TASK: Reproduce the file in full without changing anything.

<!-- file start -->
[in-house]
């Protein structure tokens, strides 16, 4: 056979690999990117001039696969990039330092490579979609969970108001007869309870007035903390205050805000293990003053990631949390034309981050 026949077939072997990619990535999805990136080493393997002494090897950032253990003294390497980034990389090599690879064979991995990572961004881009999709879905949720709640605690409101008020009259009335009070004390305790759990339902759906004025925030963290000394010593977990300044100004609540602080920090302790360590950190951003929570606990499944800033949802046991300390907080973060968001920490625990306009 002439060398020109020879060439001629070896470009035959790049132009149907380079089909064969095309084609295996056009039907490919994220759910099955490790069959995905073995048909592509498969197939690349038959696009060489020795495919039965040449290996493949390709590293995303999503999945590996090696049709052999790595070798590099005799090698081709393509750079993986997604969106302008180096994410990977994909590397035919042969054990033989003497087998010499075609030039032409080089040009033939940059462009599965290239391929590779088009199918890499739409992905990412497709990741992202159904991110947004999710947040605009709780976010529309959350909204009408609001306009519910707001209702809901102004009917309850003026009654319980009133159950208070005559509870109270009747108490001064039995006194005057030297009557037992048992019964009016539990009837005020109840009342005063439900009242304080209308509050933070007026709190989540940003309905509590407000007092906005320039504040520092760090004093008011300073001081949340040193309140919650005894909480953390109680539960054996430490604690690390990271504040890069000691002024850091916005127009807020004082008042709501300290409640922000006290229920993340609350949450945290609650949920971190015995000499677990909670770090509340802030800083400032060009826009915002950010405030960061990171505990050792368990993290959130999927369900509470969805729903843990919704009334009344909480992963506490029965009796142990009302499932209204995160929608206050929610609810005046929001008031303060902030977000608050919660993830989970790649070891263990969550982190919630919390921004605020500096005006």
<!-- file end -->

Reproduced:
[in-house]
């Protein structure tokens, strides 16, 4: 056979690999990117001039696969990039330092490579979609969970108001007869309870007035903390205050805000293990003053990631949390034309981050 026949077939072997990619990535999805990136080493393997002494090897950032253990003294390497980034990389090599690879064979991995990572961004881009999709879905949720709640605690409101008020009259009335009070004390305790759990339902759906004025925030963290000394010593977990300044100004609540602080920090302790360590950190951003929570606990499944800033949802046991300390907080973060968001920490625990306009 002439060398020109020879060439001629070896470009035959790049132009149907380079089909064969095309084609295996056009039907490919994220759910099955490790069959995905073995048909592509498969197939690349038959696009060489020795495919039965040449290996493949390709590293995303999503999945590996090696049709052999790595070798590099005799090698081709393509750079993986997604969106302008180096994410990977994909590397035919042969054990033989003497087998010499075609030039032409080089040009033939940059462009599965290239391929590779088009199918890499739409992905990412497709990741992202159904991110947004999710947040605009709780976010529309959350909204009408609001306009519910707001209702809901102004009917309850003026009654319980009133159950208070005559509870109270009747108490001064039995006194005057030297009557037992048992019964009016539990009837005020109840009342005063439900009242304080209308509050933070007026709190989540940003309905509590407000007092906005320039504040520092760090004093008011300073001081949340040193309140919650005894909480953390109680539960054996430490604690690390990271504040890069000691002024850091916005127009807020004082008042709501300290409640922000006290229920993340609350949450945290609650949920971190015995000499677990909670770090509340802030800083400032060009826009915002950010405030960061990171505990050792368990993290959130999927369900509470969805729903843990919704009334009344909480992963506490029965009796142990009302499932209204995160929608206050929610609810005046929001008031303060902030977000608050919660993830989970790649070891263990969550982190919630919390921004605020500096005006």